Did anyone catch that thunderstorm Saturday night? Awesome!
We get asked a lot how the summer is going and if rain is a good thing. As with most questions of this nature, the answer is generally a matter of perspective. The weather of every year offers opportunity and challenge, and that’s part of the fun. Will it be hot? Cool? Wet? Dry? Will it be a potato year? A sweet tomato year? Or maybe this is the year the garlic is out of this world. Life is like a box of chocolates.
The Mid-Atlantic is a unique environment. We have hot, tropical – though on occasion very dry – summers, and we have cold, temperate winters. We have abundant water. We get a lot of bugs. We get a lot of disease. We have older but decent soils of moderate fertility and chemistry. We grow pretty good weeds and our fields want to turn into forests. We have beautiful Spring-time and then summer comes on fast – summer is hot and cool season crops are unhappy. Fall is also pleasant and late and the light changes well before it gets cold and hot season plants kick the bucket. But then some of our fall crops can take the early winter cold and hang on a while before we’re at the bottom of the barrel in February and March. The best and worst of both worlds.
While the general trajectory of a season doesn’t often change much, you never really know what you’re going to get. Weather models and astrological charts may be right eighty percent, but that other twenty percent could be drought, flood, cold, heat… which is one reason to think like a stock broker and diversify the portfolio. Sometimes I wish Marty McFly would come back and given me a 2040 Almanac so I could place bets on the weather for the next twenty-five years. (BTTF4?) With a little heads up we could plan what approach to take with each crop, emphasize the crops that like the particular conditions, even know what to budget for time, labor, disease control, and the like. Instead we plan, then we make new plans, and make new new plans; we manage risk; and we react.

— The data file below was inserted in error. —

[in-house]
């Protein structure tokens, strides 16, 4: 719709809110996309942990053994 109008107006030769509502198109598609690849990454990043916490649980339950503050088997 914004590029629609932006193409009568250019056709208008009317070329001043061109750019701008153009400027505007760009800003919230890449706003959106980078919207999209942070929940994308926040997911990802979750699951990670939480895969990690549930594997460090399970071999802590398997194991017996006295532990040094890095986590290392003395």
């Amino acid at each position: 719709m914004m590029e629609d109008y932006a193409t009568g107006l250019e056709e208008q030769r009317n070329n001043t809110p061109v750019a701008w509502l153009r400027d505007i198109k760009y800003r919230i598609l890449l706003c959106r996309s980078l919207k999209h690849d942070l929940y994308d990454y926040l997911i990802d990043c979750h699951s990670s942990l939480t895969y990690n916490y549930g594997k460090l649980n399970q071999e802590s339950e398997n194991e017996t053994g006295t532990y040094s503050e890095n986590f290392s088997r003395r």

We call a year like the year so far a “jungle year”: hot, humid, near daily rain even if small amounts. This year that means a lot of weeds and increased disease pressure. This translates into more time spent weeding and hoeing, pruning to increase airflow, and more time protecting crops from disease. It also means a lot less sleep – rain in the middle of the night often keeps us up thinking about when we can get the tractor back on the ground. The best practice is to work the ground when dry, or risk damaging the soil, so we often have small or changing windows in which to work. You can see how farming this way can be a logistical adventure.
Which we like. It challenges us physically, emotionally, and intellectually. June can show us what we’re made of. We’ve made it a long way, starting in February and March. April and May are tough, there is a lot of work and few vegetables until we open, and there’s an early season learning curve for everyone. Not easy, and Solstice, which just passed, is a time to celebrate and change. Solstice marks a time to take a fresh look at the summer and fall ahead. We empty the greenhouse and then start filling it again soon with fall seedlings: broccoli, cabbage, Brussels sprouts, celery, cauliflower, carrots and beets again.